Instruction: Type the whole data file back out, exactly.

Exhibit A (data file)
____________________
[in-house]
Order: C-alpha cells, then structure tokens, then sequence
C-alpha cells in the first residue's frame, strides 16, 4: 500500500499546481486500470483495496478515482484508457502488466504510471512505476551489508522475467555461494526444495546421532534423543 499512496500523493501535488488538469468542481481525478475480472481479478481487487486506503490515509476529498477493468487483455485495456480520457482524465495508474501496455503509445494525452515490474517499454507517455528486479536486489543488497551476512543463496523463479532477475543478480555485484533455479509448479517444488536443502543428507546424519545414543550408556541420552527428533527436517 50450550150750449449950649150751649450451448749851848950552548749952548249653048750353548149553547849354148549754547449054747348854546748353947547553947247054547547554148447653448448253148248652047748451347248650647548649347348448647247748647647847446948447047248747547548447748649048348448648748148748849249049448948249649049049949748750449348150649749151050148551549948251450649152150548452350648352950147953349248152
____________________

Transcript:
[in-house]
Order: C-alpha cells, then structure tokens, then sequence
C-alpha cells in the first residue's frame, strides 16, 4: 500500500499546481486500470483495496478515482484508457502488466504510471512505476551489508522475467555461494526444495546421532534423543 499512496500523493501535488488538469468542481481525478475480472481479478481487487486506503490515509476529498477493468487483455485495456480520457482524465495508474501496455503509445494525452515490474517499454507517455528486479536486489543488497551476512543463496523463479532477475543478480555485484533455479509448479517444488536443502543428507546424519545414543550408556541420552527428533527436517 50450550150750449449950649150751649450451448749851848950552548749952548249653048750353548149553547849354148549754547449054747348854546748353947547553947247054547547554148447653448448253148248652047748451347248650647548649347348448647247748647647847446948447047248747547548447748649048348448648748148748849249049448948249649049049949748750449348150649749151050148551549948251450649152150548452350648352950147953349248152